For Immediate Release
Modest Results of IRS Amnesty Program Highlight Need for More Whistleblowers
Government is Discouraging Future Tax Whistleblowers
WASHINGTON - Tomorrow marks the end of
the IRS' amnesty program for special voluntary disclosures by taxpayers
with unreported income from hidden offshore accounts.
efforts of one whistleblower - Brad Birkenfeld - who blew the whistle
on UBS and the 19,000 undisclosed accounts held by U.S. taxpayers. The
U.S. Government has stated this in court:
"I will say that
without Mr. Birkenfeld walking into the door of the Department of
Justice in the Summer of 2007, I doubt as of today that this massive
fraud scheme would have been discovered by the United States
The Court asked the U.S. Government: "Now, you
said something that has great significance and I just want to make sure
that I am clear on your statement, and that is that but for Mr.
Birkenfeld this scheme would still be ongoing?" The U.S. Government
replied: "I have no reasons to
believe that we would have had any other means to have disclosed what
was going on but for an insider in that scheme providing detailed
information, which Mr. Birkenfeld did." See
Transcript of Sentencing before Honorable William Zloch U.S. District
Court, Southern District of Florida, August 21, 2009 (p. 12, 14).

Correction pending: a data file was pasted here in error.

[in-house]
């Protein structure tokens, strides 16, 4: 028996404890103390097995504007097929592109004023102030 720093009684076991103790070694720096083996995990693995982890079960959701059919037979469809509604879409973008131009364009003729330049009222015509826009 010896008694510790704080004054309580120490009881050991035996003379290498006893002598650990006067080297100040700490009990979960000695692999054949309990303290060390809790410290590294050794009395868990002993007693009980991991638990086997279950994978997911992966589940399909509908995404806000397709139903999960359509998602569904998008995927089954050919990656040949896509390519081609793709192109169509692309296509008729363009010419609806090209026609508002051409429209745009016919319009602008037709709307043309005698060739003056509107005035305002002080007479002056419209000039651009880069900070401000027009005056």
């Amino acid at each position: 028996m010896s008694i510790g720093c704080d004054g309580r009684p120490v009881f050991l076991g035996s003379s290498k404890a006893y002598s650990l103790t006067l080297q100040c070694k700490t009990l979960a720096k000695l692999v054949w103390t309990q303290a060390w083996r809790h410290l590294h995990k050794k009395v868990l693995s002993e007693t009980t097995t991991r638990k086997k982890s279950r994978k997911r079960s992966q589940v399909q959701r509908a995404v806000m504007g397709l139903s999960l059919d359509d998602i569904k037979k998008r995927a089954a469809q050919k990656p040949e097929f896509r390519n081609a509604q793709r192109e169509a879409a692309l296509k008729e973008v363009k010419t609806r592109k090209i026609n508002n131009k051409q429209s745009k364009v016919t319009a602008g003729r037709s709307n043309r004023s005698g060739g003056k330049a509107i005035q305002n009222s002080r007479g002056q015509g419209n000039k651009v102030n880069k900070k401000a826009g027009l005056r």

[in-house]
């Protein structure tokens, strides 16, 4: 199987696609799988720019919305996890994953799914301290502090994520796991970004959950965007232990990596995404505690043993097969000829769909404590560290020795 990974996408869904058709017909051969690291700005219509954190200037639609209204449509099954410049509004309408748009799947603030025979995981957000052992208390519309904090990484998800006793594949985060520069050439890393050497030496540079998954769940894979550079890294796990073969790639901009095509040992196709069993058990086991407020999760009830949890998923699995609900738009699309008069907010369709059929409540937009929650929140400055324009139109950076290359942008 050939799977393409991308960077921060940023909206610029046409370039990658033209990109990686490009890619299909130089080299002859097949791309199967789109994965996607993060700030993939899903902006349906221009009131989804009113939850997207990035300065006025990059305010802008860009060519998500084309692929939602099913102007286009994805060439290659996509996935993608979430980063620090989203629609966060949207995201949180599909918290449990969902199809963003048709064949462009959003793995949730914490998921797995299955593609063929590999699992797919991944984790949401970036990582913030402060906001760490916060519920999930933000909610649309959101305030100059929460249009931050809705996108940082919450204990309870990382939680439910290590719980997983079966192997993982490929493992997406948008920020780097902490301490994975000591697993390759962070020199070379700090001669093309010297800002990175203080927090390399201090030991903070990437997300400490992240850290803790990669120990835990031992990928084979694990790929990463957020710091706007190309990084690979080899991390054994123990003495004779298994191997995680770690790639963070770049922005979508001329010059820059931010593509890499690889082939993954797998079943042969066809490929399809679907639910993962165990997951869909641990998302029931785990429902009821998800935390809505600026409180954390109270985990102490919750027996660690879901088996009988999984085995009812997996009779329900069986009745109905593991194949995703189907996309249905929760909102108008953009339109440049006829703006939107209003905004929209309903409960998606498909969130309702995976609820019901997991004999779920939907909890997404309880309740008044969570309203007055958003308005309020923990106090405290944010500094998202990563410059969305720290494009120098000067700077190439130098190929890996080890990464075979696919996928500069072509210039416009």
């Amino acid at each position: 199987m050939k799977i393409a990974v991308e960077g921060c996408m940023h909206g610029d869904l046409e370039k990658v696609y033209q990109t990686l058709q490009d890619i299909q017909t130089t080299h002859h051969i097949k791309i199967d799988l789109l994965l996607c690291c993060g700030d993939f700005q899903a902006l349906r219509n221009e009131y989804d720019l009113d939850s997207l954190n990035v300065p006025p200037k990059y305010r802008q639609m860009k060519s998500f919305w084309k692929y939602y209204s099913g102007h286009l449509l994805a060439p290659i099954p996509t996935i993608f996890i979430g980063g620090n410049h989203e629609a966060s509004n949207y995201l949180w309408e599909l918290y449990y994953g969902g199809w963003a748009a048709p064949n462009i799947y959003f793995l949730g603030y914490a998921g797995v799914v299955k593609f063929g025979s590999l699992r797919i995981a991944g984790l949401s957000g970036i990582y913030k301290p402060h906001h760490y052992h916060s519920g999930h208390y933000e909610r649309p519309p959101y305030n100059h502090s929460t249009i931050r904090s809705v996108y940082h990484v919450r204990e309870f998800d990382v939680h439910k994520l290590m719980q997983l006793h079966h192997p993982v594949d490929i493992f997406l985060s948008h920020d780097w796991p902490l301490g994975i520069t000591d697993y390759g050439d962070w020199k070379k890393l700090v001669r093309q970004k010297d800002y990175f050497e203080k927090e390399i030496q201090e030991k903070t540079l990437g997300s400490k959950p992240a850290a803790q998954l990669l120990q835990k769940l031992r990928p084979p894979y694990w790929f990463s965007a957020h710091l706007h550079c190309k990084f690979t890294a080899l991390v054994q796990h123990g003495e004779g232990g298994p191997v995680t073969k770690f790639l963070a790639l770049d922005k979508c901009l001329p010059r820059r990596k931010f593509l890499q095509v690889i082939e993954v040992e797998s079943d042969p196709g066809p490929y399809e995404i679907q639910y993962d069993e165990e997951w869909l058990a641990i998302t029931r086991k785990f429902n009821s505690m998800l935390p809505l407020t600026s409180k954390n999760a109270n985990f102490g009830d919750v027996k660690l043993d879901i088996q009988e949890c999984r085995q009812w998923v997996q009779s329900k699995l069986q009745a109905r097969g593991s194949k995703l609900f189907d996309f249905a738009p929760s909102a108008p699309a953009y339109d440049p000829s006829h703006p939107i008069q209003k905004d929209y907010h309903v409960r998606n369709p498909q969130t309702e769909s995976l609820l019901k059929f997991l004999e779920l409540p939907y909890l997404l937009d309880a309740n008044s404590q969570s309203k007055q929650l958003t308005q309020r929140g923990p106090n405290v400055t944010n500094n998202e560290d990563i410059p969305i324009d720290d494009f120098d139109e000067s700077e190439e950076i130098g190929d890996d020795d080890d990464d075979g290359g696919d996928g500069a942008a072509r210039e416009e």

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Mr. Birkenfeld being the sole reason that the IRS was able to move
forward with the tax amnesty program, the U.S. Government has
prosecuted Mr. Birkenfeld.
"There is one reason, and one reason only
that there is an IRS amnesty program - because Brad Birkenfeld came
forward and blew the whistle. The prosecution of Brad Birkenfeld, the
most important whistleblower in U.S. history, has done incredible
damage by discouraging other whistleblowers from coming forward. The
day that Brad goes to jail will be a national holiday in Switzerland
and other tax haven countries," said Stephen M. Kohn, Executive
Director of the
National Whistleblowers Center (NWC).
"The IRS needs to put
away the celebratory firecrackers. The amnesty program has gotten at
best a thimble of the offshore tax
cheats. Many people with big offshore accounts look at the prosecution
of the whistleblower Brad Birkenfeld and have concluded that the IRS is
not really serious about going after offshore tax fraud. A serious
effort by the IRS to go after offshore tax cheats would be to reward
and encourage whistleblowers - not put them in jail. As the Department
of Justice admitted in court, the way you are going to find out about
offshore tax cheats is through insiders. The strong signal being sent
right now by the IRS and the DoJ is to tell the insiders who want to
blow the whistle to stay on the outside. Nothing is making Swiss
bankers and their clients sleep more soundly at night then the IRS
discouraging whistleblowers," said Dean Zerbe, Special Counsel for the
attorney at Zerbe, Fingeret, Frank and Jadav law firm representing Mr.
Birkenfeld in his claim for a reward from the IRS.
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